Stephen Sondheim’s Road Show gives truth to the old adage ‘a musical isn’t written, it’s rewritten’. Previous productions in the US have seen incarnations of the show under the titles Wise Guys, Bounce and Gold. Now Road Show – book by John Weidman – arrives in London for its UK premiere at the Menier Chocolate Factory, directed by John Doyle. Having directed a previous production Off-Broadway in 2008, Doyle reconceives the show for the Menier space, creating a traverse staging with the audience sitting either side of the action. The cast are also positioned at the far ends of the space with the chorus observing the main characters at various points in the piece.

Unlike some of Sondheim’s greatest work (arguably Merrily, Company, Follies), Road Show does not contain soaring emotional truths of what might have been. Rather it is a yarn of a story, concerning the Mizner brothers, Addison and Wilson, as they travel across America, searching for the American dream. Time-wise, the show takes in the early 20th century period from the Gold Rush in Alaska to the real estate boom in Florida in the 1930s. As the elder of the two brothers, David Bedello brings out the bravado of Wilson, a gentle rogue whose life consists of a series of risk-taking ventures regardless of who or what is at stake. However, the evening belongs to Michael Jibson as Addison, who has more integrity than his brother Wilson, going his own way and becoming an architect. Jibson’s performance has extraordinary depth in his character’s search for a sense of purpose in life. Nominated for an Olivier Award for his performance in Our House, he would surely win next time around if Road Show transferred up West. He also gets to sing the best number of the evening – The best thing that has happened – as a duet with Jon Robyns, who plays Addison’s handsome artist lover Hollis Bessemer, desperate to establish an artist’s colony in Palm Beach. Here is a love song that will surely silence once and for all those who say that Sondheim doesn’t write melodies.

The rest of the company are equally assured as the two leads. Glyn Kerslake’s Papa Mizner (surely too young!) assures the boys on his deathbed that It’s In Your Hands Now. Mr Kerslake played army hero Chris in Miss Saigon – another American dream and my first ever West End show some twenty odd years ago – and more than fulfils his early promise. He is well matched by Gillian Bevan as his wife Mama Mizner, who lives through her son in the poignant Isn’t he something. Having seen Ms Bevan in the recent Donmar reunion of Company – and indeed at the Donmar itself in Grand Hotel – I couldn’t help but wonder why she isn’t cast in more musicals (she’d surely be a fabulous Norma Desmond). The rest of the hardworking company – including Fiona Dunn, Adrian Der Gregorian and Julie Jupp – put in great ensemble work, playing the many and various characters at different points in the brothers’ journey.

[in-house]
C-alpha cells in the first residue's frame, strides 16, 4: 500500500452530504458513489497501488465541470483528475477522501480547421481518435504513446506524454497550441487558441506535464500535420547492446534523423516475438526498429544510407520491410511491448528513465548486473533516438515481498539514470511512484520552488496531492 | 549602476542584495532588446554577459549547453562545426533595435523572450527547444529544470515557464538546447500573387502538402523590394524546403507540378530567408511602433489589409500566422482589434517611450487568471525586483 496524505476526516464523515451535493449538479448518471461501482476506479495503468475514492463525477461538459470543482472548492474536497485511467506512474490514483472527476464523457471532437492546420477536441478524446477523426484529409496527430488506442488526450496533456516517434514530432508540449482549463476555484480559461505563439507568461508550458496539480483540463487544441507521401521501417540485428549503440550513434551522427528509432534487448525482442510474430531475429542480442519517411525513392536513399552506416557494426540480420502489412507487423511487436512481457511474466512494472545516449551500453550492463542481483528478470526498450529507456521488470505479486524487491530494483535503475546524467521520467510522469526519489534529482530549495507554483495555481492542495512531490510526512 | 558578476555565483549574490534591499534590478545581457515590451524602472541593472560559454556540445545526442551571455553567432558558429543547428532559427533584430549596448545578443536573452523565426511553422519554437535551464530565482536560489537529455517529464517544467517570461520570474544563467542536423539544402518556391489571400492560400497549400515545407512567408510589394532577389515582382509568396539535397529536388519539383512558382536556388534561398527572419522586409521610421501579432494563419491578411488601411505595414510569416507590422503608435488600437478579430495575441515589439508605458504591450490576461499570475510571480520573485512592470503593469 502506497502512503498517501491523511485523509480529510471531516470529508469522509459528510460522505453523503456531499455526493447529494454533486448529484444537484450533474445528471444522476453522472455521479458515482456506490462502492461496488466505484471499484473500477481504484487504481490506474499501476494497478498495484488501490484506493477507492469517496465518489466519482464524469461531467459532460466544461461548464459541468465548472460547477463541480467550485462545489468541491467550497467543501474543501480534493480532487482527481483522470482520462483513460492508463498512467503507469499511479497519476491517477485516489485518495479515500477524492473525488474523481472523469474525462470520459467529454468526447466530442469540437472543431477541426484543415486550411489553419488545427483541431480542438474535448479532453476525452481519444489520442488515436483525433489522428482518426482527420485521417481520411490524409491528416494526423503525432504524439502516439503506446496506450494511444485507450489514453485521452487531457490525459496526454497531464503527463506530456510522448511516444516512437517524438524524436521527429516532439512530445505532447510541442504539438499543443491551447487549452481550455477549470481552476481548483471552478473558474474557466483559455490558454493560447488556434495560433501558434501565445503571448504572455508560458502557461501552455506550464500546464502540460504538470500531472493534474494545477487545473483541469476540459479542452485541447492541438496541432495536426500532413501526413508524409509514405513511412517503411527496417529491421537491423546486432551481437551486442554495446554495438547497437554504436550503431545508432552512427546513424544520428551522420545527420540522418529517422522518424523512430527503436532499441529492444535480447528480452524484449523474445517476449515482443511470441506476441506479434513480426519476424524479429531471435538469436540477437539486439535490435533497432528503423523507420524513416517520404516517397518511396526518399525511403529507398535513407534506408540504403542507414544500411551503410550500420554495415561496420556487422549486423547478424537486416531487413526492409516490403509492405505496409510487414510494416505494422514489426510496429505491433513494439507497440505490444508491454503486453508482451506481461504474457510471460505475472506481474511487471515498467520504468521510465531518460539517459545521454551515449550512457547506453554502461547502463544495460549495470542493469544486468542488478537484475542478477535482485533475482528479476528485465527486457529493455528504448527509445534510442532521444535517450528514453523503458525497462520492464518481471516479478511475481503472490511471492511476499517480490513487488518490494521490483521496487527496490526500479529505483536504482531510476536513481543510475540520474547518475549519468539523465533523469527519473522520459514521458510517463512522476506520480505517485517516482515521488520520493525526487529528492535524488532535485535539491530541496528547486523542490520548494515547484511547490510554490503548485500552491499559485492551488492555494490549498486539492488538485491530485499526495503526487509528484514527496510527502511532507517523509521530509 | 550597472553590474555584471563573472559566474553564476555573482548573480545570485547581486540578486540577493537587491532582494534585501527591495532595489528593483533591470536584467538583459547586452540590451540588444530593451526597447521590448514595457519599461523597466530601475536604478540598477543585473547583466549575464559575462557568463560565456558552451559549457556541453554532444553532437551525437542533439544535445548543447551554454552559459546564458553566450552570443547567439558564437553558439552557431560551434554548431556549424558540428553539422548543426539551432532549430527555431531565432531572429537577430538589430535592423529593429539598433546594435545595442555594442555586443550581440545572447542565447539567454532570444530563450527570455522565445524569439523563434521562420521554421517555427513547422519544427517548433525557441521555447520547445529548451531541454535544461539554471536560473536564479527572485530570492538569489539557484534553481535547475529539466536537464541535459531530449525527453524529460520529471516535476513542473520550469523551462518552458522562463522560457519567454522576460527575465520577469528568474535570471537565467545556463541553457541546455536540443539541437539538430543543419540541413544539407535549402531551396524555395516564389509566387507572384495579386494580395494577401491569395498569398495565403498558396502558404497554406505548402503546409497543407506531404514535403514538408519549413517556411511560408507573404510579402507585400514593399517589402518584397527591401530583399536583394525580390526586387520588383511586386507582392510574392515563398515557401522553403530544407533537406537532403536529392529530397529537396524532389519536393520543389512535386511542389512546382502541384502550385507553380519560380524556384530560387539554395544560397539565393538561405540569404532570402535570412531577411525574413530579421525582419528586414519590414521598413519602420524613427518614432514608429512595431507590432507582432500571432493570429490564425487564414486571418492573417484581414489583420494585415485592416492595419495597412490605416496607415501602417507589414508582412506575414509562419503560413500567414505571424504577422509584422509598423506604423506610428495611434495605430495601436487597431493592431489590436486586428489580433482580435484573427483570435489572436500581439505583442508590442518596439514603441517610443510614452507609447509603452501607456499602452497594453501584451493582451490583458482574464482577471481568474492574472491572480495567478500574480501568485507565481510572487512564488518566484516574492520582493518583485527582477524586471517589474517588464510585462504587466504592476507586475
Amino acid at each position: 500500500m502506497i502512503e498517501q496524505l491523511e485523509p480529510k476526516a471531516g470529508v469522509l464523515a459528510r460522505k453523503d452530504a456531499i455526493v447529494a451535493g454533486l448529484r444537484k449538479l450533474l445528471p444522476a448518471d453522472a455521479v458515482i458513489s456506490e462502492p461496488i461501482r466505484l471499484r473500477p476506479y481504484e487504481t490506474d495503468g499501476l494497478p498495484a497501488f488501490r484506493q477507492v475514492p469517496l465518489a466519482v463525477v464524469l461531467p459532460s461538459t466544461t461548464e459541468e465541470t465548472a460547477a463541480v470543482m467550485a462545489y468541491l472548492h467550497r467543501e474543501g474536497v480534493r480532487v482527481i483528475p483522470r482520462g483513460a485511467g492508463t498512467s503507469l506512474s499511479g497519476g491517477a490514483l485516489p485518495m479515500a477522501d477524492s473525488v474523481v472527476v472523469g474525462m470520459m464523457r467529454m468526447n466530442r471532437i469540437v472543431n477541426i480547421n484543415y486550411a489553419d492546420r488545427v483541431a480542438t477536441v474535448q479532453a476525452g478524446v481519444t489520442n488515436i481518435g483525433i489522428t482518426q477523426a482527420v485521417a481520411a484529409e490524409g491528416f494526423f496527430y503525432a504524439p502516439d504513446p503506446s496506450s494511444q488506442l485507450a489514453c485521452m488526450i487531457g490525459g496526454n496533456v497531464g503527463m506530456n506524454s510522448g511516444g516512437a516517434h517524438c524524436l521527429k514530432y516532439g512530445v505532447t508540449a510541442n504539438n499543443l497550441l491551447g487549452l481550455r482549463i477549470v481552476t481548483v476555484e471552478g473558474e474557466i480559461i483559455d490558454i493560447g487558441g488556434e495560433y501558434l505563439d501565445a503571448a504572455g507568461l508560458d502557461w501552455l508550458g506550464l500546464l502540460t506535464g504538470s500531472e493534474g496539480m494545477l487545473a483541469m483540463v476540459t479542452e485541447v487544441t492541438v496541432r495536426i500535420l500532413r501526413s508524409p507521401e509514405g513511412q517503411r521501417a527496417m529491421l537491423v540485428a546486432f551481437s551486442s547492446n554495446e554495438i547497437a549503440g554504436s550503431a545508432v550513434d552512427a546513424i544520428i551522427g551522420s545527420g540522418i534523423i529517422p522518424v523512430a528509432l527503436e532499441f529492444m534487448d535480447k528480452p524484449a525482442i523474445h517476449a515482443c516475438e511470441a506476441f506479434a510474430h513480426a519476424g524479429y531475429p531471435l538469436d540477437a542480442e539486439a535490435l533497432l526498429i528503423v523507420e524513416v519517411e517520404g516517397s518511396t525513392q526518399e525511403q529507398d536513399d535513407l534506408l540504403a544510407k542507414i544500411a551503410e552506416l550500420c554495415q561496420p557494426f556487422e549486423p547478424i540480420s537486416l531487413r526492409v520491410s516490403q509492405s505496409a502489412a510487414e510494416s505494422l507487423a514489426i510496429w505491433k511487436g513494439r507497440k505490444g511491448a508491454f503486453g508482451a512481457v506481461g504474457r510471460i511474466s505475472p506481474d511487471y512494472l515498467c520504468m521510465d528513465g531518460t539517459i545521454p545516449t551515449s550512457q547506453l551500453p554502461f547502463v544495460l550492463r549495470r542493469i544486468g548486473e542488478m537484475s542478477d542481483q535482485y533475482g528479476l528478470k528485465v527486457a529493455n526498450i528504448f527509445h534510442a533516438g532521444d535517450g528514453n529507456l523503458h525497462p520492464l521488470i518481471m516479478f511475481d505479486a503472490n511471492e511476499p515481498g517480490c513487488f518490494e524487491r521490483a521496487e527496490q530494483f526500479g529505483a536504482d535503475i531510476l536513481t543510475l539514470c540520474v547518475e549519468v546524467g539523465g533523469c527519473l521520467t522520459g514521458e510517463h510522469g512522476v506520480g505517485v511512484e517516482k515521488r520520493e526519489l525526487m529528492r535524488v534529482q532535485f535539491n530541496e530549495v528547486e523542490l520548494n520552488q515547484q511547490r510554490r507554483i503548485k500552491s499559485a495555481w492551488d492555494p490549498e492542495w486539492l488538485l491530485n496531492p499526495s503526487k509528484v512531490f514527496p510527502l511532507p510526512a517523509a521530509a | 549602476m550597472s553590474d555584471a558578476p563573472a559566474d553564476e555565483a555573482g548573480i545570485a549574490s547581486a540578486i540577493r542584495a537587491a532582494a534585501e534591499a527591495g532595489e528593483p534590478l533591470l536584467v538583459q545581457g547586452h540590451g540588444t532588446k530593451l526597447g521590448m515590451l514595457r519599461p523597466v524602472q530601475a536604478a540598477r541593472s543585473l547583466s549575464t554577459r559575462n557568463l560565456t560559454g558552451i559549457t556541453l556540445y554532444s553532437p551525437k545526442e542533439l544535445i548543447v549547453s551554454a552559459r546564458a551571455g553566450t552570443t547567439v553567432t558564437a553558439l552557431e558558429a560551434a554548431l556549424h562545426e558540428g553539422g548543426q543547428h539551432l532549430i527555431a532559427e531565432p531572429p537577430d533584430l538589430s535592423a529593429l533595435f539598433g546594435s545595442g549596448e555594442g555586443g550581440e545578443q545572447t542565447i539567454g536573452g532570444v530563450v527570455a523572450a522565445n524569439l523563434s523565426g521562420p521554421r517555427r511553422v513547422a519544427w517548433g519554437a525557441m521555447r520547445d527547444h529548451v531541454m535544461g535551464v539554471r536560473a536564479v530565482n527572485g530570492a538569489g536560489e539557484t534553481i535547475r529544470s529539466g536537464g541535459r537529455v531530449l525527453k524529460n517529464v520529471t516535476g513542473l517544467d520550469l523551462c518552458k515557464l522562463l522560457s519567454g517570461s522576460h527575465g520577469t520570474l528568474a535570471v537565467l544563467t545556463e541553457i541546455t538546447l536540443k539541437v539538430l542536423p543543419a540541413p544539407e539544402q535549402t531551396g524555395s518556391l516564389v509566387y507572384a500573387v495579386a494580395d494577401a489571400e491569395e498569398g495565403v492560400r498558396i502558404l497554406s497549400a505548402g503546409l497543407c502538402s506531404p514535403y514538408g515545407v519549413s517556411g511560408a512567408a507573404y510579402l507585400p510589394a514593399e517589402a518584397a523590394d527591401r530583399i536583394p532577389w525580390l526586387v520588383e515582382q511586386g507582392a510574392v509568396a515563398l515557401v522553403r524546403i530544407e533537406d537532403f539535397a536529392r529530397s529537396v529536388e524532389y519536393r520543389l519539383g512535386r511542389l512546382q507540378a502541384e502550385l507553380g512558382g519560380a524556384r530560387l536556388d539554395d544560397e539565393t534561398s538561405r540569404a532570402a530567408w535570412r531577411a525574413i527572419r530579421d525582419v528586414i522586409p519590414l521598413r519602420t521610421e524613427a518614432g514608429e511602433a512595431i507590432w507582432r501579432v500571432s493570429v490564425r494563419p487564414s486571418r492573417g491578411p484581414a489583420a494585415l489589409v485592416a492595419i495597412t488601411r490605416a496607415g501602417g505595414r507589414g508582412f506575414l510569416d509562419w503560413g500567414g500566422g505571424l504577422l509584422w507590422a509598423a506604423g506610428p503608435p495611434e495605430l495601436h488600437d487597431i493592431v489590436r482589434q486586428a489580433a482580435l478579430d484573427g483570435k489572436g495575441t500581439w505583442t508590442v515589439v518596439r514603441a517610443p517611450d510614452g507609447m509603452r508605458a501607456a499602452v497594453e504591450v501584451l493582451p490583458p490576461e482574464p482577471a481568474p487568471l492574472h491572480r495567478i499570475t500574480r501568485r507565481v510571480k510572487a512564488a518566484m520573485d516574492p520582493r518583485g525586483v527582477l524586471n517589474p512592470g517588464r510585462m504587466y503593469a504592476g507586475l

The Menier have installed ceiling fans to try to keep the temperature down, but it still gets incredibly hot in there at times – the performance I caught was delayed midway through due to one poor audience member (now recovered) fainting in the heat. Having a bottle of water to hand is a necessity there. Water notwithstanding, the latter part of the show – played straight through without interval à la Passion at the Donmar – loses clarity in places, as the action (though streamlined by Doyle when originally working on the piece) moves on to Boca Raton where the brothers deal in real estate. Both brothers have lost their lives by a final, surreal scene as they set out on the road to eternity – which Wilson, ever the optimist/opportunist, declares is “the greatest opportunity of all!”

Much of the Menier auditorium is filled with bank notes strewn around the stage at various points during the evening – alas, on closer inspection the notes are marked ‘for theatrical use only’. Although the money is fake, this very American piece about opportunism and family and brotherly love – though not Sondheim’s best ever work – still cannot fail to touch the heart and soul.